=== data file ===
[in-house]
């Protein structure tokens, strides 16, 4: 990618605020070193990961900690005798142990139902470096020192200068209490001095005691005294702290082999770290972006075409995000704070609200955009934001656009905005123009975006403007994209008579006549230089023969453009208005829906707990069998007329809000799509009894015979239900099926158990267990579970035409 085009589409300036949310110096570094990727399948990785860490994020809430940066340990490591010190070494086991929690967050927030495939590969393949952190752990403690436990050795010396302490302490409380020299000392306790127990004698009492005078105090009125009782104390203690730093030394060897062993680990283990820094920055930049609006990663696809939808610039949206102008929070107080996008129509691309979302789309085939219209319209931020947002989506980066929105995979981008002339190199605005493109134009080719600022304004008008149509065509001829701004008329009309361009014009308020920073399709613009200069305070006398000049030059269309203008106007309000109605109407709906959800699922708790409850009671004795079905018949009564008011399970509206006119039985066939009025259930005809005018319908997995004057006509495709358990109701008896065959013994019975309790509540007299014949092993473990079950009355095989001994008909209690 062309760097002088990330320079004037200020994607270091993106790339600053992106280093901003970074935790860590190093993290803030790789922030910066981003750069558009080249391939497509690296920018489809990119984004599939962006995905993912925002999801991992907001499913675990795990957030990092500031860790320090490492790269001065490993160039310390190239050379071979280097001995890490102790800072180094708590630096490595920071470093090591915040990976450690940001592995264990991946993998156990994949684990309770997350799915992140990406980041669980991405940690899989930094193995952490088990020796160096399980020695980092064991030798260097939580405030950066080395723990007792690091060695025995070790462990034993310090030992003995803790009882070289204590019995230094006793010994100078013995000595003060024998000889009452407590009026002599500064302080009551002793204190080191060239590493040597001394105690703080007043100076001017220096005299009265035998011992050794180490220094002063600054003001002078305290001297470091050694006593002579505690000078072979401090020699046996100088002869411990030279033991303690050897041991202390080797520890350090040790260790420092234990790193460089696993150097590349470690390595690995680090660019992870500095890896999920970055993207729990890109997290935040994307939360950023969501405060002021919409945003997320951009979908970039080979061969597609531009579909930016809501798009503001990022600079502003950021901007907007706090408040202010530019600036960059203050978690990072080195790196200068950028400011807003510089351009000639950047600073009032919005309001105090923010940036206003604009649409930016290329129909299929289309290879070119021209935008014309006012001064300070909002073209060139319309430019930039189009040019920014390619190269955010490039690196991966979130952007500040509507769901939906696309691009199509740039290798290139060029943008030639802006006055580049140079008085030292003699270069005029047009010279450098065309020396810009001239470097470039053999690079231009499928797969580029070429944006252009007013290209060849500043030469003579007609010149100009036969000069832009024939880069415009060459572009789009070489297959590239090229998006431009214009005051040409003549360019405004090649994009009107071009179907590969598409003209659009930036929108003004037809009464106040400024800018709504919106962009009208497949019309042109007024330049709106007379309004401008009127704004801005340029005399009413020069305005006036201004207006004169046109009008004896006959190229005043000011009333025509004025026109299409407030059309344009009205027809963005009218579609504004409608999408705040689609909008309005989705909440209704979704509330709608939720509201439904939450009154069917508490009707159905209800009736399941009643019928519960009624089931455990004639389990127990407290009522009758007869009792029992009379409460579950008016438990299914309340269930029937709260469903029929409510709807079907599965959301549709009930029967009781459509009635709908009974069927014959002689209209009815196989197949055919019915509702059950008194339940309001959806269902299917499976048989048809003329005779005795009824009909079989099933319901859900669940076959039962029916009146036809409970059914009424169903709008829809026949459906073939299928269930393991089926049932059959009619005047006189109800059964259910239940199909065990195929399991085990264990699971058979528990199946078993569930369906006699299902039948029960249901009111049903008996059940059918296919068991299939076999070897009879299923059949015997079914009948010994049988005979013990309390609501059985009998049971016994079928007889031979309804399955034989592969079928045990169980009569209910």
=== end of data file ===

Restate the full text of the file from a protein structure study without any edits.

[in-house]
């Protein structure tokens, strides 16, 4: 990618605020070193990961900690005798142990139902470096020192200068209490001095005691005294702290082999770290972006075409995000704070609200955009934001656009905005123009975006403007994209008579006549230089023969453009208005829906707990069998007329809000799509009894015979239900099926158990267990579970035409 085009589409300036949310110096570094990727399948990785860490994020809430940066340990490591010190070494086991929690967050927030495939590969393949952190752990403690436990050795010396302490302490409380020299000392306790127990004698009492005078105090009125009782104390203690730093030394060897062993680990283990820094920055930049609006990663696809939808610039949206102008929070107080996008129509691309979302789309085939219209319209931020947002989506980066929105995979981008002339190199605005493109134009080719600022304004008008149509065509001829701004008329009309361009014009308020920073399709613009200069305070006398000049030059269309203008106007309000109605109407709906959800699922708790409850009671004795079905018949009564008011399970509206006119039985066939009025259930005809005018319908997995004057006509495709358990109701008896065959013994019975309790509540007299014949092993473990079950009355095989001994008909209690 062309760097002088990330320079004037200020994607270091993106790339600053992106280093901003970074935790860590190093993290803030790789922030910066981003750069558009080249391939497509690296920018489809990119984004599939962006995905993912925002999801991992907001499913675990795990957030990092500031860790320090490492790269001065490993160039310390190239050379071979280097001995890490102790800072180094708590630096490595920071470093090591915040990976450690940001592995264990991946993998156990994949684990309770997350799915992140990406980041669980991405940690899989930094193995952490088990020796160096399980020695980092064991030798260097939580405030950066080395723990007792690091060695025995070790462990034993310090030992003995803790009882070289204590019995230094006793010994100078013995000595003060024998000889009452407590009026002599500064302080009551002793204190080191060239590493040597001394105690703080007043100076001017220096005299009265035998011992050794180490220094002063600054003001002078305290001297470091050694006593002579505690000078072979401090020699046996100088002869411990030279033991303690050897041991202390080797520890350090040790260790420092234990790193460089696993150097590349470690390595690995680090660019992870500095890896999920970055993207729990890109997290935040994307939360950023969501405060002021919409945003997320951009979908970039080979061969597609531009579909930016809501798009503001990022600079502003950021901007907007706090408040202010530019600036960059203050978690990072080195790196200068950028400011807003510089351009000639950047600073009032919005309001105090923010940036206003604009649409930016290329129909299929289309290879070119021209935008014309006012001064300070909002073209060139319309430019930039189009040019920014390619190269955010490039690196991966979130952007500040509507769901939906696309691009199509740039290798290139060029943008030639802006006055580049140079008085030292003699270069005029047009010279450098065309020396810009001239470097470039053999690079231009499928797969580029070429944006252009007013290209060849500043030469003579007609010149100009036969000069832009024939880069415009060459572009789009070489297959590239090229998006431009214009005051040409003549360019405004090649994009009107071009179907590969598409003209659009930036929108003004037809009464106040400024800018709504919106962009009208497949019309042109007024330049709106007379309004401008009127704004801005340029005399009413020069305005006036201004207006004169046109009008004896006959190229005043000011009333025509004025026109299409407030059309344009009205027809963005009218579609504004409608999408705040689609909008309005989705909440209704979704509330709608939720509201439904939450009154069917508490009707159905209800009736399941009643019928519960009624089931455990004639389990127990407290009522009758007869009792029992009379409460579950008016438990299914309340269930029937709260469903029929409510709807079907599965959301549709009930029967009781459509009635709908009974069927014959002689209209009815196989197949055919019915509702059950008194339940309001959806269902299917499976048989048809003329005779005795009824009909079989099933319901859900669940076959039962029916009146036809409970059914009424169903709008829809026949459906073939299928269930393991089926049932059959009619005047006189109800059964259910239940199909065990195929399991085990264990699971058979528990199946078993569930369906006699299902039948029960249901009111049903008996059940059918296919068991299939076999070897009879299923059949015997079914009948010994049988005979013990309390609501059985009998049971016994079928007889031979309804399955034989592969079928045990169980009569209910």